Rich lemon,  a little deeper than expected.  Bouquet is fragrant,  nearly floral in the sense of Burmese yellow honeysuckle,  a suggestion of stonefruit including apricot,  a little oaky.  Palate is dry,  shorter than desired for fine viognier,  but correct as far as it goes.  While I get the impression Te Mata are taking more care with the ripeness of their viognier crop in the last few years,  the wine still lacks authority.  I think it needs further reduction in the cropping-rate to give better physiological / flavour ripeness still,  and importantly,  better dry extract and mouth-feel,  if it is to compete at the highest level.  A subtle MLF component would help the texture.  The Passage Rock 2009 is ahead on texture,  side by side.  Cellar 1 – 3 years.  GK 03/12

Cabernet, Merlot, and related blends
2007  Te Mata [ Cabernets / Merlot ] Coleraine   18 ½ +  ()
Havelock Hills,  Hawkes Bay,  New Zealand:  14%;  $72   [ cork;  hand-harvested CS 52%,  Me 34,  CF 14;  extended cuvaison;  average vine age 20 + years;  20 months in French oak 75% new;  pH 3.54,  RS nil;  www.temata.co.nz ]
Ruby and velvet,  still some carmine,  much younger than the 2006 Coleraine.  Bouquet shows a degree of fruit ripeness which is remarkably soft and plummy (and floral too),  leading to a palate richness unmatched by the 2006,  2008 or 2010.  The whole wine is still on the primary side of the line,  relative to the 2006.  Palate length and weight are very pleasing,  illustrating a fine Coleraine.  The alternate years have been good for Te Mata lately – what will 2011 bring,  I wonder.  Cellar 5 – 20 years.  GK 03/12

2010  Te Mata [ Cabernets / Merlot ] Coleraine   18  ()
Havelock Hills,  Hawkes Bay,  New Zealand:  14%;  $84   [ cork;  hand-harvested CS 53%,  Me 28,  CF 19;  extended cuvaison;  average vine age 22 + years;  19 months in French oak c.75% new;  pH 3.60,  RS nil;  www.temata.co.nz ]
Ruby,  carmine and velvet,  not a rich wine,  but good.  Bouquet is sweetly fragrant,  clearly modelled on the Margaux style of Bordeaux,  darkest roses and even violets in the floral component,  clear cassis,  a mix of red and dark berry fruits including plum.  Bouquet is very fresh,  and on palate that translates into a lighter wine than the best Hawke's Bay 2009s (or 2007 Coleraine,  for example),  but there is a Bordeaux balance and precision to the flavour which is beguiling.  Oak handling shows the customary Te Mata restraint.  This wine reminds that the primary goal of claret is to be food-friendly,  rather than immediately impressive or a block-buster.  Even so,  it is considerably lighter than I imagine the better second,  third and fourth growth 2010 Bordeaux will be.  It would be great if Te Mata bit the bullet on cropping rates,  for although a wine like this is beautiful,  there is always the old adage that a good big 'un will beat a good little 'un.  The dry extract on a wine like the 2009 Church Road Cabernet / Merlot Reserve is so much greater than 2010 Coleraine.  That is what this wine needs if it is to compete at the highest level.  Cellar 5 – 15 years,  maybe longer.  GK 03/12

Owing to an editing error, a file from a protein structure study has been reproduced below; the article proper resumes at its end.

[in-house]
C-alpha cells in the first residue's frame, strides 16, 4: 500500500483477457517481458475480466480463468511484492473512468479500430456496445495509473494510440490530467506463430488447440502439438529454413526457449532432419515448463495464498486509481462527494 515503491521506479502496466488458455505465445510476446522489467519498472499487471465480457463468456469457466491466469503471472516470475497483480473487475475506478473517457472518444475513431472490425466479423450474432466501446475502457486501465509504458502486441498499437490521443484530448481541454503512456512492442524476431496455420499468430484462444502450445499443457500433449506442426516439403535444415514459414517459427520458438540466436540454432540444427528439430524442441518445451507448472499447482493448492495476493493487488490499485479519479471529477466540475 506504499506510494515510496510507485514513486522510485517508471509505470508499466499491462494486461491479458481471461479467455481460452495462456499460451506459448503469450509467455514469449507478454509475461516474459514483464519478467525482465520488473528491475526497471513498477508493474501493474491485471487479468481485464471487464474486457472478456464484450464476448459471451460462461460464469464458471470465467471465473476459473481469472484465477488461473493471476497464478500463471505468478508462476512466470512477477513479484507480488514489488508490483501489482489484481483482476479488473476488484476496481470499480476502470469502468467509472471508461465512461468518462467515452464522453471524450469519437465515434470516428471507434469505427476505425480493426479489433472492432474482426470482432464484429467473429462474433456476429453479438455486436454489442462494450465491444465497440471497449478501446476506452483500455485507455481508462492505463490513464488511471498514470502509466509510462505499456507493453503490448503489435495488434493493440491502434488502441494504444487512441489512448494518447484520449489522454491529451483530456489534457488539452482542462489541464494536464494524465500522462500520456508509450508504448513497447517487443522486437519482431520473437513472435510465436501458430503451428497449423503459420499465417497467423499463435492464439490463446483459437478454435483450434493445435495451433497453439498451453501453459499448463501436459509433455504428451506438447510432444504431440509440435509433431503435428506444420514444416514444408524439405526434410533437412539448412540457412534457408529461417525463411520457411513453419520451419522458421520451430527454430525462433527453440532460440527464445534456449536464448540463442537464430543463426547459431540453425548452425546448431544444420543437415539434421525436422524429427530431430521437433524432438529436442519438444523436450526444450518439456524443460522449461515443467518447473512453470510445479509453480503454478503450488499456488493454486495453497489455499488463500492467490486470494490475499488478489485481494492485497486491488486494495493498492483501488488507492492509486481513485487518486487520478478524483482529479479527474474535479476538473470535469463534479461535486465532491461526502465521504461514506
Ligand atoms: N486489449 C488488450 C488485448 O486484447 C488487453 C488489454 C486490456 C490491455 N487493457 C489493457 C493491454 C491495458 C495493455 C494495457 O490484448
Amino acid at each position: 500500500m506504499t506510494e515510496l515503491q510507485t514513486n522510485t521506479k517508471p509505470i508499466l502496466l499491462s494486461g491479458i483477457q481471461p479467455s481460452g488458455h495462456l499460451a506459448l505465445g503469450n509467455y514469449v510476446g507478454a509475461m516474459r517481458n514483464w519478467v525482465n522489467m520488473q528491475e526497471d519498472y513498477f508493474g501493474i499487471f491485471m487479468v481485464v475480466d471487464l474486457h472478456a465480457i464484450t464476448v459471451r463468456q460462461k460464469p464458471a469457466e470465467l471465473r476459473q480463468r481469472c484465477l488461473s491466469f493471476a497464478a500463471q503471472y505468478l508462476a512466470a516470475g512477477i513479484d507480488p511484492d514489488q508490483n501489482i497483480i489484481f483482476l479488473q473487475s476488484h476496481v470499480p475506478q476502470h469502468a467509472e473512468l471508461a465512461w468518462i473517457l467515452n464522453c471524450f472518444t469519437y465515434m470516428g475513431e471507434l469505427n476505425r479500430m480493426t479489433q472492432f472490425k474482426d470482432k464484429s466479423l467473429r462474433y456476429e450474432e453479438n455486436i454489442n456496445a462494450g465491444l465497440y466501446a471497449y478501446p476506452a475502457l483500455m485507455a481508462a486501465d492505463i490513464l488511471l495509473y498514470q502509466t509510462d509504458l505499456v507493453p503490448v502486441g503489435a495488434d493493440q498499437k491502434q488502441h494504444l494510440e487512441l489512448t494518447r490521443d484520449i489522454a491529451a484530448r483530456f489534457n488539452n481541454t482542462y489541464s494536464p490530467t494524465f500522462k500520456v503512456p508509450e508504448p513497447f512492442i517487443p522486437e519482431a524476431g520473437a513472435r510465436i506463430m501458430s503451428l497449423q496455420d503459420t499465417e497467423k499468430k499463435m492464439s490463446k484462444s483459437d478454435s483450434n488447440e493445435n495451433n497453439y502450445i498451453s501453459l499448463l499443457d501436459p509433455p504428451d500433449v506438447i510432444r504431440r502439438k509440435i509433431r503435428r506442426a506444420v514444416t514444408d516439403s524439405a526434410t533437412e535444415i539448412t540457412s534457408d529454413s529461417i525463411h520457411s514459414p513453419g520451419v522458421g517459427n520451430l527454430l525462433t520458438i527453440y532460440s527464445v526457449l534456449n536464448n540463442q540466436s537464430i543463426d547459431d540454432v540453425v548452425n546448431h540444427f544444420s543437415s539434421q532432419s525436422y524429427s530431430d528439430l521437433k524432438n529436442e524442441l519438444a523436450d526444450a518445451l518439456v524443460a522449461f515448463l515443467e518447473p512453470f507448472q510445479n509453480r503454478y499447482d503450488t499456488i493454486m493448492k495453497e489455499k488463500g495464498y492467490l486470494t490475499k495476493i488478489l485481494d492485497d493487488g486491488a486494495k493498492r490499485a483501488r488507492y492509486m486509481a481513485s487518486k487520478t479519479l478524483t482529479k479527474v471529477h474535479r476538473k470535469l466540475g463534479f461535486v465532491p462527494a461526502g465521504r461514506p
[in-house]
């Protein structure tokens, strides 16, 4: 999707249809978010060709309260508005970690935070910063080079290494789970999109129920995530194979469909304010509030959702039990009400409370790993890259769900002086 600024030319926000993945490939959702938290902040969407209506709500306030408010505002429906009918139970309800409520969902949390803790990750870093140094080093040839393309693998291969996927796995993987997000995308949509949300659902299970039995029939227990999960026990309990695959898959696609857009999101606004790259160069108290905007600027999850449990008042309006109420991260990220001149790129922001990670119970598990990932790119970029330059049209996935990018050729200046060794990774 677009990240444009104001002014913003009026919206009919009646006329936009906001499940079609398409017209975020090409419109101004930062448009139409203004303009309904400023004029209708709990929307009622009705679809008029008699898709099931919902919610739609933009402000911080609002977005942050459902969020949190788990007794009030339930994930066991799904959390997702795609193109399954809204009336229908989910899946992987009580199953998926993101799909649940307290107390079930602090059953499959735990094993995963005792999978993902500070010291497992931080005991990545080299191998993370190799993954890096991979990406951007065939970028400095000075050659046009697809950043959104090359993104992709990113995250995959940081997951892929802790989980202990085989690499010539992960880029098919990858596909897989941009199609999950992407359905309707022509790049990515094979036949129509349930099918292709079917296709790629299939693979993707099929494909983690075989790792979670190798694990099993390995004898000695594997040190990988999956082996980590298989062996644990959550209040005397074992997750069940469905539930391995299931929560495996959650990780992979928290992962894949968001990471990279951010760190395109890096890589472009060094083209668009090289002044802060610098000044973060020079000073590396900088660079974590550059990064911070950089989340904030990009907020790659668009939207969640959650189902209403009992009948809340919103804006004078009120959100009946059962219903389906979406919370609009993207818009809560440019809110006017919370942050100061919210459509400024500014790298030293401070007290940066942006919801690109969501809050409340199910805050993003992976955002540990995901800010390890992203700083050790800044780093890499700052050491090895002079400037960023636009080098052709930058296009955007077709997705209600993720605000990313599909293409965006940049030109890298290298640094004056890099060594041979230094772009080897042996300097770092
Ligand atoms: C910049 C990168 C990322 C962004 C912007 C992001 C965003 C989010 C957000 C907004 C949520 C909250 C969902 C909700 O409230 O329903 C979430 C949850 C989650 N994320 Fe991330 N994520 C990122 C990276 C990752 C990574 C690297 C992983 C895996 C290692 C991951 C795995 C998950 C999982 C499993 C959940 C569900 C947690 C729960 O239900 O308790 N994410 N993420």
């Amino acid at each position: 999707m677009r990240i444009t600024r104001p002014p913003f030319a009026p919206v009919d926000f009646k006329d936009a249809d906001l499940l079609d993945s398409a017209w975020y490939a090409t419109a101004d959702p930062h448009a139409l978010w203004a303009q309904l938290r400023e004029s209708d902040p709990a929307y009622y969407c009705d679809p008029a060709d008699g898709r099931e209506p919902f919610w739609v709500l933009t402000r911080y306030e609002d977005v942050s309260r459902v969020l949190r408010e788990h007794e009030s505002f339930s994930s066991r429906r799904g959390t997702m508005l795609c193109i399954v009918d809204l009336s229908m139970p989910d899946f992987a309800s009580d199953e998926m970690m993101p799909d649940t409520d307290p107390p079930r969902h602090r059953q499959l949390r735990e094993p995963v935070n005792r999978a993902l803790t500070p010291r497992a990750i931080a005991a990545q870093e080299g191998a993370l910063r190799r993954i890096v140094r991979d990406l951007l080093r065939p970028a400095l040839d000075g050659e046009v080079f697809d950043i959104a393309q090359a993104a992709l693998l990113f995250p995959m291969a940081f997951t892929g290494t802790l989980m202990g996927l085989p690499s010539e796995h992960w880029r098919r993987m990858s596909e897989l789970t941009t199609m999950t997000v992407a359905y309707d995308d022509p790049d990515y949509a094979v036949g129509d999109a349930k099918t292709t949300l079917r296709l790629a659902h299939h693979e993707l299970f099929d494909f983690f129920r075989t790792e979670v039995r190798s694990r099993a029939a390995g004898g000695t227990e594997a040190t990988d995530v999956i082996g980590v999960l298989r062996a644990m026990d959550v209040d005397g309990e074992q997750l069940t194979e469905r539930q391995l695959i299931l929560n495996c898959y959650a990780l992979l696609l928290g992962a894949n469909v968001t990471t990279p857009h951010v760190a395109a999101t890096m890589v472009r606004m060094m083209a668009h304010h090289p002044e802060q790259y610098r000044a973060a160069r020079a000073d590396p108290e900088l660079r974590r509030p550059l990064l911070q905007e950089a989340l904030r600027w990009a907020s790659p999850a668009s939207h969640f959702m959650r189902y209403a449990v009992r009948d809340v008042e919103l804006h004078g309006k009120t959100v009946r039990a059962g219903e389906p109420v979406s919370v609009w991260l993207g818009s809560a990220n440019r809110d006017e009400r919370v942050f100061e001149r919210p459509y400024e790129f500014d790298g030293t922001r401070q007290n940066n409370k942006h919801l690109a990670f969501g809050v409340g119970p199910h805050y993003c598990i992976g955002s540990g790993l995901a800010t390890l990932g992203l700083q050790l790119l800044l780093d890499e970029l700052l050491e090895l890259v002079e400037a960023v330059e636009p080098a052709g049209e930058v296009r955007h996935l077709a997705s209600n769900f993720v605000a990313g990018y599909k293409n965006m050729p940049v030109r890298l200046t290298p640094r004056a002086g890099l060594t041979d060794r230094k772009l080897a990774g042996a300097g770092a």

2008  Te Mata [ Cabernets / Merlot ] Coleraine   18  ()
Havelock Hills,  Hawkes Bay,  New Zealand:  13.5%;  $75   [ cork;  hand-harvested CS 52%,  Me 34,  CF 14;  extended cuvaison;  average vine age 20 + years;  20 months in French oak 75% new;  pH 3.58,  RS nil;  www.temata.co.nz ]
Ruby,  carmine and velvet,  deeper than 2010 Coleraine.  This wine has put on weight since I saw it last,  with the bouquet pouring forth a dramatic volume of cabernets aroma.  The cabernets here (combined) are a greater percentage than the 2010 Coleraine,  giving an even more cassisy aromatic to the bouquet.  Palate is very youthful,  perhaps not quite the suppleness of the 2010 Coleraine,  some cabernet edge,  stronger oak handling than the 2010.  In one sense this seems a more powerful wine than the 2010 Coleraine,  so the question could be whether one prefers force or seduction.  Cellar 5 – 15 years.  GK 03/12

2008  Te Mata [ Cabernets / Merlot ] Awatea   17 ½ +  ()
Havelock North district mostly,  Hawkes Bay,  New Zealand:  13.5%;  $33   [ cork;  CS 44%,  Me 33%,  CF 16,  PV 7,  hand-harvested;  c. 20 months in French oak 40% new;  pH 3.57,  RS nil;  www.temata.co.nz ]